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Meningitis Outbreak Feared in Africa

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Meningitis Outbreak Feared in Africa

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The World Health Organization has released a report in which it warns of the worst outbreak of meningitis in more than a decade.

Meningitis is an infection of the thin lining surrounding the brain and spinal cord. It is bacteria that is transmitted from person to person through droplets of respiratory or throat secretions. Close and prolonged contact such as kissing, as well as sneezing, coughing, living in close quarters or sharing utensils facilitates the spread of the disease.

Outbreaks are a yearly occurrence and at least 80 million people living in 21 sub-Saharan African nations are at risk, a region known as “the meningitis belt.” In these semi-arid Sahelian countries, the danger of the disease spreading is aided by the dust-laden winds and cold nights, making people more prone to respiratory infections.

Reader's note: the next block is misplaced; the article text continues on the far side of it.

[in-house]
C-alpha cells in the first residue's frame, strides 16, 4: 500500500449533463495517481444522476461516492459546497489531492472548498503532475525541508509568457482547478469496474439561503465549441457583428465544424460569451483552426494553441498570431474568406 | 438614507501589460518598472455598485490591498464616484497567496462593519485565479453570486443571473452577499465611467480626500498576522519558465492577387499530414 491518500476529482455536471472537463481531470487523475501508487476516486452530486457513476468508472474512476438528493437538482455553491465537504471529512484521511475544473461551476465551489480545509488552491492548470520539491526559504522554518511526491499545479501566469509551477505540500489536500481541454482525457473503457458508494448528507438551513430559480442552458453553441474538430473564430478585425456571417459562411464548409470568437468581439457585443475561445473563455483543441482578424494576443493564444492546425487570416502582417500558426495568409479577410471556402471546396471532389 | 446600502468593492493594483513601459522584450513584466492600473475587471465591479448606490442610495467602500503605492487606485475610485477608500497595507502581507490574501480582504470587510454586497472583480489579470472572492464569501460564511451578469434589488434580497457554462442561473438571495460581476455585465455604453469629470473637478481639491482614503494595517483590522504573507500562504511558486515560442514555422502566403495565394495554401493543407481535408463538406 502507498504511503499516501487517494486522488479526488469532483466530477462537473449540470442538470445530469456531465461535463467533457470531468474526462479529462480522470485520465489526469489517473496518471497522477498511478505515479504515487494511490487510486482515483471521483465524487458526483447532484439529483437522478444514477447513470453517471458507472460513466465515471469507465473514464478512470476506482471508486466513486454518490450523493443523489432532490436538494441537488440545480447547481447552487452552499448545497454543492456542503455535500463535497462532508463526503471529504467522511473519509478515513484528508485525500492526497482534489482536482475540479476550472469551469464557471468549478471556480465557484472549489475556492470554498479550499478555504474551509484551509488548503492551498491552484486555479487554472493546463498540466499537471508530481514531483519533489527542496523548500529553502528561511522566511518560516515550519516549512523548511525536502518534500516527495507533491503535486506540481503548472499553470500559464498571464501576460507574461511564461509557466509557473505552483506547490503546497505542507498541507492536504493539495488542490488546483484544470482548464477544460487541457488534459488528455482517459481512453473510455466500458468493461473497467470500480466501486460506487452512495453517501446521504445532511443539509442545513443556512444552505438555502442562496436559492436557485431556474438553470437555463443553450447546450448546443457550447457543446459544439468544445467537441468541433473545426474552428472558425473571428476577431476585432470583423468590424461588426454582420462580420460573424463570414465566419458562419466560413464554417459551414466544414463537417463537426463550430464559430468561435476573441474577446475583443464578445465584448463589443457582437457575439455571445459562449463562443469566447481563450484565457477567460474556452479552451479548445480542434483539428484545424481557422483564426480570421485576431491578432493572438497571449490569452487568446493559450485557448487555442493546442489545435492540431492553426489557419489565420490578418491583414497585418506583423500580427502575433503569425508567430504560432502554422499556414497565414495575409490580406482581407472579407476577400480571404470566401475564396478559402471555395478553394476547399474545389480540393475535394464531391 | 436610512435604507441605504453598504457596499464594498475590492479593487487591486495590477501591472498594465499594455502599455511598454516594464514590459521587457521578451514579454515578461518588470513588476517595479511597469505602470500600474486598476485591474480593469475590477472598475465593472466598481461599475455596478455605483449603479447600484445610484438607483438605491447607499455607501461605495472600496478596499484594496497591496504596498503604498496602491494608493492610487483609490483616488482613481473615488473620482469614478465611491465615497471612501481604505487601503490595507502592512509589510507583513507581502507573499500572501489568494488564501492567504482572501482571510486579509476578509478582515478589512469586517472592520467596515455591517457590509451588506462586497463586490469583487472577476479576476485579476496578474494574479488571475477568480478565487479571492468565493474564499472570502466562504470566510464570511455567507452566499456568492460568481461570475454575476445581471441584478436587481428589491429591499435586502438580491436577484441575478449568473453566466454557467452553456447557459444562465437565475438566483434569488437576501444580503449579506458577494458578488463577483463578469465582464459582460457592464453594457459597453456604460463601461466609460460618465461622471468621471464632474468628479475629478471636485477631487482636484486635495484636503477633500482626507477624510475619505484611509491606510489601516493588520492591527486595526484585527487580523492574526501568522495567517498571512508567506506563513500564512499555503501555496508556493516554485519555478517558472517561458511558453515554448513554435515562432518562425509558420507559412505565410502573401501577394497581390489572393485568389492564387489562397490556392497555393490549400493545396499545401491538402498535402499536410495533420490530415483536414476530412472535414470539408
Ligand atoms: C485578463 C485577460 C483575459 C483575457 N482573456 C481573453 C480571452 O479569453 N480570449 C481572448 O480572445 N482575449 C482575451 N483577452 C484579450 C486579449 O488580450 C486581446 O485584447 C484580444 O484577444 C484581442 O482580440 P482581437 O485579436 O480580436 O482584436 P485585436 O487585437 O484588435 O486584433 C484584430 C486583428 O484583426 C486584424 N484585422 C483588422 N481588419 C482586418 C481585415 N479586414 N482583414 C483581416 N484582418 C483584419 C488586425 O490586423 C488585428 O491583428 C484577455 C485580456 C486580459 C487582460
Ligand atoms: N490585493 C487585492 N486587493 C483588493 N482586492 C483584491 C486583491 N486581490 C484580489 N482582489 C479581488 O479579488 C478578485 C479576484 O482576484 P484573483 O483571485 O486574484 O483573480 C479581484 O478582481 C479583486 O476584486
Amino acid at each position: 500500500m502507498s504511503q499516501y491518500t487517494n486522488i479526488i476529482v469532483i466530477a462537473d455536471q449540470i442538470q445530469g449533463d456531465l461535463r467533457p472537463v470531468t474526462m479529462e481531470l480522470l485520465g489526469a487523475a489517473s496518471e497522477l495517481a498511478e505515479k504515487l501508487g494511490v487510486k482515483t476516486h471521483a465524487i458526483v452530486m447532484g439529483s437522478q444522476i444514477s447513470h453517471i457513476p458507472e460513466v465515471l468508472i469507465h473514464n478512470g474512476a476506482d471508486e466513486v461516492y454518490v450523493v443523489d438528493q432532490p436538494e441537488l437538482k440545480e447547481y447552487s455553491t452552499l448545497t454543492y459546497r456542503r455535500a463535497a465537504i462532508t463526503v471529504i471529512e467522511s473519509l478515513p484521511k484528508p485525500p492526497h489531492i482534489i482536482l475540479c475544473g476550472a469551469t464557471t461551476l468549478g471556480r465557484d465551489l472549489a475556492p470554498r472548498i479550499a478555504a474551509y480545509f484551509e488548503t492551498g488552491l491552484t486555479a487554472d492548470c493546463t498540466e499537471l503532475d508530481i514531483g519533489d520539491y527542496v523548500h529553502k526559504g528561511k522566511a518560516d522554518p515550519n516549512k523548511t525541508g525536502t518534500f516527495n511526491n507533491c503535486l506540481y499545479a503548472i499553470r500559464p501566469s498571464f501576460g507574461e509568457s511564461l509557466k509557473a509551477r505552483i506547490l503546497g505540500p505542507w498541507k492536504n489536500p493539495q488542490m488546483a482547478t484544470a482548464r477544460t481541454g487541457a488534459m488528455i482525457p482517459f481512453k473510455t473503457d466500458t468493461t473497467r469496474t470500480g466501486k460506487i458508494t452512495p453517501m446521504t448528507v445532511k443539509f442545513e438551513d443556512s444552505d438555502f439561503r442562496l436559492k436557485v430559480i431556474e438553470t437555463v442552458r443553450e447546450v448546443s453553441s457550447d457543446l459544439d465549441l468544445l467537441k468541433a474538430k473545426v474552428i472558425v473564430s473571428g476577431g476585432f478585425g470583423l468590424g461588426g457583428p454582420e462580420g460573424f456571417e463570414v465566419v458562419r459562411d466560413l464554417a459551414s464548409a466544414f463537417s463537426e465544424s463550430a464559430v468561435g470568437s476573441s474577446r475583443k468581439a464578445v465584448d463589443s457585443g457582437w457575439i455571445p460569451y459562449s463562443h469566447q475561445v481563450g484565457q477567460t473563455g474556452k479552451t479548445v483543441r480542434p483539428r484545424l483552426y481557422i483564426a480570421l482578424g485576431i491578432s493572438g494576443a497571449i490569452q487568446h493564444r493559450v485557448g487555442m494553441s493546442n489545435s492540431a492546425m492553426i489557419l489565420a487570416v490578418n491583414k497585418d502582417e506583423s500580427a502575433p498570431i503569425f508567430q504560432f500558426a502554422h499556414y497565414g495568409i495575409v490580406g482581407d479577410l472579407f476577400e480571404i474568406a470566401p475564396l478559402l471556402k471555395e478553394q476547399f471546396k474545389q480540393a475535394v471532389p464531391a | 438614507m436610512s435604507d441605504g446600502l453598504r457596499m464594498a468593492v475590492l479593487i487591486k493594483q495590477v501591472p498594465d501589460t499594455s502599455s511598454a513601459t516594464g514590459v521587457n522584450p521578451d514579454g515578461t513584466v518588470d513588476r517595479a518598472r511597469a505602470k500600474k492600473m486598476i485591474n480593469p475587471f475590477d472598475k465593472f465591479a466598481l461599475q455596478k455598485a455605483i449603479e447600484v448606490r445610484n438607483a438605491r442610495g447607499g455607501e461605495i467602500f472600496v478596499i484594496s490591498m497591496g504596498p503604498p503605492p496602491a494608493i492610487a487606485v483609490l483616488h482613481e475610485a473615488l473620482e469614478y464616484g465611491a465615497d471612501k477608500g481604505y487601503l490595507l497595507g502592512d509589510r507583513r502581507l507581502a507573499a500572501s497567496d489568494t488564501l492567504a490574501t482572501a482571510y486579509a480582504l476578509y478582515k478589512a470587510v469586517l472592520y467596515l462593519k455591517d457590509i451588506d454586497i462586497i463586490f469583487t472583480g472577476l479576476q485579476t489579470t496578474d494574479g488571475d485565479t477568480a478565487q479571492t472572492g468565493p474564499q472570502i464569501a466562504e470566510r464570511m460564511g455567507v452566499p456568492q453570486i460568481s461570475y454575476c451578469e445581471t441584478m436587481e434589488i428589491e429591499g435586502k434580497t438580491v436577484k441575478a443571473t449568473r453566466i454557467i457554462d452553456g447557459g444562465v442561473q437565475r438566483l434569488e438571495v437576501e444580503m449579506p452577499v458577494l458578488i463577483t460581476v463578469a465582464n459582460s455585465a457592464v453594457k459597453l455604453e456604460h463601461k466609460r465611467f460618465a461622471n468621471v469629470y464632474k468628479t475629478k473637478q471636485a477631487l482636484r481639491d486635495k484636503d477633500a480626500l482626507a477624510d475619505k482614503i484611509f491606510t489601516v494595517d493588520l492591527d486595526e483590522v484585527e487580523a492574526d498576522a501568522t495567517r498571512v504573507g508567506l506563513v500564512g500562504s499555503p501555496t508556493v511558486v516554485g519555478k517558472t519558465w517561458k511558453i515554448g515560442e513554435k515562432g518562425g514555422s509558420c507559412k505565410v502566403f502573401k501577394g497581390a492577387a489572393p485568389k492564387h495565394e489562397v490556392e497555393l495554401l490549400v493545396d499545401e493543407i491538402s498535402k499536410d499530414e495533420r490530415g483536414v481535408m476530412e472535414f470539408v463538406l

At an emergency meeting, the World Health Organization (WHO) asked donors to provide $14 million USD to purchase 12 million doses of vaccine materials, and to cover transport, storage and insurance costs. The 12 million doses are a minimum according to the WHO, and must be positioned for response in case of an epidemic. Additionally, the WHO wants to set up a security stock of 500,000 doses in each of the countries situated in the meningitis belt.

Last year, only seven million doses of the meningitis vaccine were available to the entire region because of funding shortfalls and a global deficit in vaccine production.

Dr. Deo Nshimirimana, Director of the Communicable Disease Control Department at the WHO Africa office, said, “We need to educate everybody so that we can be prepared in case of an epidemic.”

Dr. Nshimirimana also stated that the number of cases have increased in the last two seasons. Between 1995 and 1997, the last time there was a major epidemic in the region, at least 250,000 were infected and 25,000 people died.

Even with early diagnosed and standard treatment, 5-10% of meningitis patients die, typically within the first 24 and 48 hours of experiencing symptoms. Many thousands of survivors live on with brain damage, hearing loss or learning disabilities.

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